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'Training kicked in:' DWR says fast-acting colleagues help man survive tranquilizer shot

(Mike Radice, KSL TV)

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GREEN RIVER, Emery County — A Division of Wildlife Resources biologist who was accidentally struck in the hand by a tranquilizer dart that was intended for a bear was released from the hospital Wednesday morning.

The man, a 20-year employee of the agency, was airlifted Tuesday afternoon to Utah Valley Hospital in Provo after fellow employees were able to call 911 from the top of a remote ridge in the Book Cliffs in central Utah.

The man was able to make it to the top of that ridge to await the helicopter, but began feeling weak, officials said.

“We had him sit in the shade, gave him water to sip and kept him engaged and alert,” said Dax Mangus, regional wildlife manager for the DWR, in a statement. “As soon as we had cell service, we notified police dispatch and gave a GPS location."

The biologist was there with six other DWR employees, visiting the den of a black bear that had given birth to cubs in the winter of 2015-16, the agency said.

“We were curious to see if the cubs had survived,” Mangus said.

In addition to checking the area for surviving cubs, the team was there to tranquilize the bears, examine their condition and potentially replace the animals' tracking collars. The mother bear was located and successfully tranquilized, Mangus said.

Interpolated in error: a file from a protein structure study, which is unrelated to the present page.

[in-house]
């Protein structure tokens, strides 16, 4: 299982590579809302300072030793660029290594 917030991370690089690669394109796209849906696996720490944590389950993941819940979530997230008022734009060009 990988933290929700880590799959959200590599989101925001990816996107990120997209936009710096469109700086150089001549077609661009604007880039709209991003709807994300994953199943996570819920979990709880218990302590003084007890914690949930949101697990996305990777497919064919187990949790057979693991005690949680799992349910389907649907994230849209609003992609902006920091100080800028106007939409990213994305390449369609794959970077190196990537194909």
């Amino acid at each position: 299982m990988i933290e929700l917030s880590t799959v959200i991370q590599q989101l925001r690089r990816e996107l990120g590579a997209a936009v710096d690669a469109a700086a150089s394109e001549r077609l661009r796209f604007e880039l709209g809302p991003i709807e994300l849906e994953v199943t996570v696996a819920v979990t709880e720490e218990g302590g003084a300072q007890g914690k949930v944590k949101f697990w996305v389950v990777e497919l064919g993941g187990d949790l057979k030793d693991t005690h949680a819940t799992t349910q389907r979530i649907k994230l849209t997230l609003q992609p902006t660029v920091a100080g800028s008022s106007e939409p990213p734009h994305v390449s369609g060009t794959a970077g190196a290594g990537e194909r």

"We ... noticed one yearling bear also in the den with her," he said. “We loaded another dart, and were ready to dart the yearling.”

That's when the biologist reloaded his pistol and it fired, striking him in the hand, said Bill Bates, wildlife section chief at DWR.

"He didn't even realize what had happened at first," Bates said. "He felt the sting, looked down and told everybody, 'Oh, I've been tranquilized.'"

The crew knew they needed to summon help right away, according to Mangus.

“We acted on our training,” he said. “We noted the time of injection, the dosage received and then we started monitoring his condition. We knew we had only 15 to 20 minutes before he possibly lost consciousness, so we knew we had to act fast."

Emergency crews evaluated the biologist's vital signs and decided against giving him a reversal drug after weighing the risks of that drug's potential side effects, Bates said. The man fell asleep during the helicopter ride, but was alert again by the time it landed, he said.

The tranquilized biologist was home resting with his family after his release from the hospital, said Mike Canning, assistant DWR director. Animal tracking work can be risky by nature, he added.

"This experience is a good example of the risks our biologists often take, to manage and protect wildlife in Utah," Canning said in a statement.

Mangus said the outcome could have been worse if not for the team at the site getting help on the way as quickly as possible.

"We feel fortunate that we were able to develop a quick response to the incident and get appropriate medical help in a timely manner, despite being in such a remote location," he said. "We're so happy that he's going to be OK. He's an awesome co-worker and a great friend."

Bates praised the DWR employees for "how their training kicked in."

"These guys are going into .... a wilderness-like area and there's a lot going on there anyways," he said, pointing out the inherent risk of turning their attention away from the bears in the area. "I'm just proud of them."

Contributing: Mike Anderson

Ben Lockhart


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